Plays Oct. 9, 10, 15, 17, 21 and 22 at Cinematheque
When reviewing documentaries, I have a practice of taking a note any time the film teaches me something I didn’t know before. I learned more while watching She’s Beautiful When She’s Angry, Mary Dore’s doc about the early days of the women’s liberation movement, than I have from any other movie.
Perhaps that’s less of a commendation of Dore’s film than it is an indictment of the broad cultural dismissal of this period in feminism. I never read the names of these women or activist groups in high school history class, but their impact is undeniable.
I never knew, for example, that New York newspapers would print the work schedules of specifically targeted women working on Wall Street so men could follow and catcall the ones they found attractive. I consider myself fairly hip to social injustice, but that shocked me, as did many other examples of sexism the film examines.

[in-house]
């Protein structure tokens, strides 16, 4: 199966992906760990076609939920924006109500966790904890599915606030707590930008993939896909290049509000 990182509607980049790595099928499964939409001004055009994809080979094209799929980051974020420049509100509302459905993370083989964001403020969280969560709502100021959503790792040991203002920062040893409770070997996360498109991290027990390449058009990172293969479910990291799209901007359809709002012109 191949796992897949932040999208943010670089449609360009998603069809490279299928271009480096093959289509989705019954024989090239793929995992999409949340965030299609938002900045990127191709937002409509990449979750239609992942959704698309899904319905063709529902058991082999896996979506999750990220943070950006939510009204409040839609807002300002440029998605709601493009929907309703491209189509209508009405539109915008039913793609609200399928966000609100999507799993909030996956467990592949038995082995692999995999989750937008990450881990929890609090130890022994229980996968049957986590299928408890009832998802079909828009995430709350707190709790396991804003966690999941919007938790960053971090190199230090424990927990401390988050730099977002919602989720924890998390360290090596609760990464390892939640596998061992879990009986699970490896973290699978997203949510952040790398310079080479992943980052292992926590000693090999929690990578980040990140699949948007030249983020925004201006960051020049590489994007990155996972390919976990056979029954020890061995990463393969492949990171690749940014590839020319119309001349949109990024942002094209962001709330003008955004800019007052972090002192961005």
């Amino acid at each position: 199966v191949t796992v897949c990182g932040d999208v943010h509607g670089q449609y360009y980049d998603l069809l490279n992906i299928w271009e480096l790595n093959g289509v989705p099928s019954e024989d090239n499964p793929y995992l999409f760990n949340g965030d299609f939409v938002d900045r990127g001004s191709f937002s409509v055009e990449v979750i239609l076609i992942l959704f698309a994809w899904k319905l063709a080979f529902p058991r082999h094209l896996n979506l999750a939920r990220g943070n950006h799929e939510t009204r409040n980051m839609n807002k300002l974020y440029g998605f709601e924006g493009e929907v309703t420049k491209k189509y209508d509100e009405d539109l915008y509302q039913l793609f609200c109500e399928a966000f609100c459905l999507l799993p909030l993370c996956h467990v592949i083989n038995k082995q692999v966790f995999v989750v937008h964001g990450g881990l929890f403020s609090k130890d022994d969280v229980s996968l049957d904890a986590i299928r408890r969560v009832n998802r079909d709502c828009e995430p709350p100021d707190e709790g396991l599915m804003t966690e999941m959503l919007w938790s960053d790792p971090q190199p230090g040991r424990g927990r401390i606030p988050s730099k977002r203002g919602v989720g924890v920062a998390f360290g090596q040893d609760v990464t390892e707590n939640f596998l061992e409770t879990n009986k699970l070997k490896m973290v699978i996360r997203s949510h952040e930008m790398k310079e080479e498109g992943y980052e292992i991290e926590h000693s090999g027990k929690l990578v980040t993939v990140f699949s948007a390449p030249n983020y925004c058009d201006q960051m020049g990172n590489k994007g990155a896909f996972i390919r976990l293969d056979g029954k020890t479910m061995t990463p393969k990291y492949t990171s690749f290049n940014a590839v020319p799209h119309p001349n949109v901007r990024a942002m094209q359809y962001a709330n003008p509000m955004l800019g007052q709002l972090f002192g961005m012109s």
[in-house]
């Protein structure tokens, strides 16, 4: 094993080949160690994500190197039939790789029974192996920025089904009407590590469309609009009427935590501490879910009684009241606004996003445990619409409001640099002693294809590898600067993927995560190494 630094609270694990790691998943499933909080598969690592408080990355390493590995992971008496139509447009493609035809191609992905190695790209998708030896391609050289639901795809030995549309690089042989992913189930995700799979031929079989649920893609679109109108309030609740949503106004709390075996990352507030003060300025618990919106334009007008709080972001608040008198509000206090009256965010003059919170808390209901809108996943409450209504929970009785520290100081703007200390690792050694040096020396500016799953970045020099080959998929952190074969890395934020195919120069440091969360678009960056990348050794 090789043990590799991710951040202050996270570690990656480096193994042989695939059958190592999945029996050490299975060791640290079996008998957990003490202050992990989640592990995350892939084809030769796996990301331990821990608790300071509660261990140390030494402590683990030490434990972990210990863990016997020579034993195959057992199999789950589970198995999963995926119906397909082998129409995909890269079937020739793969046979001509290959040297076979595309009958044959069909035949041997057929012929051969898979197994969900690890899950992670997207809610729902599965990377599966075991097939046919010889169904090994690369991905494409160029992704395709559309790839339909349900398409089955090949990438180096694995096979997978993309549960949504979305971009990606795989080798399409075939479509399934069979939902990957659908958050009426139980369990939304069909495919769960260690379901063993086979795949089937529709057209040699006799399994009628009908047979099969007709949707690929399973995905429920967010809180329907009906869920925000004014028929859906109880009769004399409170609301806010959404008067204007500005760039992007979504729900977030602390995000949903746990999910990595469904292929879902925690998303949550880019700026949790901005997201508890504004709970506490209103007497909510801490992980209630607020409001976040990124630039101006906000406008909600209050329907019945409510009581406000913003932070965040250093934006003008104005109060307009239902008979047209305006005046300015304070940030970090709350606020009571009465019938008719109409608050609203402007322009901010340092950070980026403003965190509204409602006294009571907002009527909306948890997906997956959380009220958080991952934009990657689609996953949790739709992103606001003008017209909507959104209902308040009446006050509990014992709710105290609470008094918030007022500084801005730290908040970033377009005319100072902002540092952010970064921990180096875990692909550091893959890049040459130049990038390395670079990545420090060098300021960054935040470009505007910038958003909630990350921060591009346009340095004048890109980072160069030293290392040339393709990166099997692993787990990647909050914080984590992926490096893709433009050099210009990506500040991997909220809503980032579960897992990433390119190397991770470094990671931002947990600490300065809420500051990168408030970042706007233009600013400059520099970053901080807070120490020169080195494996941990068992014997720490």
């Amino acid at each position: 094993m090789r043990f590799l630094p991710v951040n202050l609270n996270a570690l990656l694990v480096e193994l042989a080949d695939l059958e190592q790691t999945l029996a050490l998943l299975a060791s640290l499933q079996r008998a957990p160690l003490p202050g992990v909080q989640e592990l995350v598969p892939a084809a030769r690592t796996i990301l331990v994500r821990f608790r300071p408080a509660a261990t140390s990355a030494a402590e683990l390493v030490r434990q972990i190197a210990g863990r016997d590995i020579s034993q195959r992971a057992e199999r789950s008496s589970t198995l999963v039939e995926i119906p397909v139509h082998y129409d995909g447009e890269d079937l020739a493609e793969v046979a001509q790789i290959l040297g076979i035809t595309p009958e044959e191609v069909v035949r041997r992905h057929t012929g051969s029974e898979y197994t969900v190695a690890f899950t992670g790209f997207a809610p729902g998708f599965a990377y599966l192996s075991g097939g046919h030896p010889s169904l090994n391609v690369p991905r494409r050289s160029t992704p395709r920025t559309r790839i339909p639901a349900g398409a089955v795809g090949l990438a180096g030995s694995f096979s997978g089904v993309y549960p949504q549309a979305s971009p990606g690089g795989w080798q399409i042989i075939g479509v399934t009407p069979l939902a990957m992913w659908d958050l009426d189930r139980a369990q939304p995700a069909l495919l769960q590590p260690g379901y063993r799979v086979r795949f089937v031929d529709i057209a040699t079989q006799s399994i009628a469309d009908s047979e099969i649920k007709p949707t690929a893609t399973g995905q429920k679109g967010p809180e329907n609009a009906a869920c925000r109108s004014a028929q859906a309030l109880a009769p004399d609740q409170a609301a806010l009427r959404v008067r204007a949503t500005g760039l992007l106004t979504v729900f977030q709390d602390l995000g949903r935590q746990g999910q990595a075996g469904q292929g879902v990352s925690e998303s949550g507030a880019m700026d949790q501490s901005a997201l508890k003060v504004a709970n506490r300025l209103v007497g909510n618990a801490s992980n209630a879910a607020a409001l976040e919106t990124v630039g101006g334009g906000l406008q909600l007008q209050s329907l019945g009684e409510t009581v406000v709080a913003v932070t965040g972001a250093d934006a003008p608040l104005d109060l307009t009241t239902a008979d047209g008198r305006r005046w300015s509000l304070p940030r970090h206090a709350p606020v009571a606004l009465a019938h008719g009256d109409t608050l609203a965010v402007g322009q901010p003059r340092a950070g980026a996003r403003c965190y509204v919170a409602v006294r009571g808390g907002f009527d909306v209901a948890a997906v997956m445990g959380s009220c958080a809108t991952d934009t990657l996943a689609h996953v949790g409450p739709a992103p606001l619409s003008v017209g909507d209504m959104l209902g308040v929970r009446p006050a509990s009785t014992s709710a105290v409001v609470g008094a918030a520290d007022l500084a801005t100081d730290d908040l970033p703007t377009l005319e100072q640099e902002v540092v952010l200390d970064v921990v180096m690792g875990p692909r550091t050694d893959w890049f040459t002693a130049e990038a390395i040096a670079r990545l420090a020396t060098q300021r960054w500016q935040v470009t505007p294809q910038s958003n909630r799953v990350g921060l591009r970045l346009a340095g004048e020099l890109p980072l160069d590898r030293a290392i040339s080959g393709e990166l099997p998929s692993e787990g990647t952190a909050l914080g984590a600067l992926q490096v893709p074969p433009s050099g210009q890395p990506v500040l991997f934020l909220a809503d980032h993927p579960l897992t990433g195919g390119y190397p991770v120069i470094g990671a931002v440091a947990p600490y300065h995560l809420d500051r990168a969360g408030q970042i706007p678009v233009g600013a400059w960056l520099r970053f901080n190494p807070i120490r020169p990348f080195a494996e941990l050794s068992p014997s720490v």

What I appreciate most about Dore and her subjects are the nuance they bring to the picture. It would be easy to make the film entirely celebratory. Instead, the movie shows a wider cultural context for the movement, examining the other activist movements with which it intersected, the sexism that pervaded those movements, and the unique struggles of lesbians and women of colour within the mostly straight, white movement.
That level of nuance is too often absent from these types of conversations. These subjects can admit to making mistakes, still acknowledge the progress they made and the struggles they face, and do it all with a sense of humour. For that, I applaud them and this film.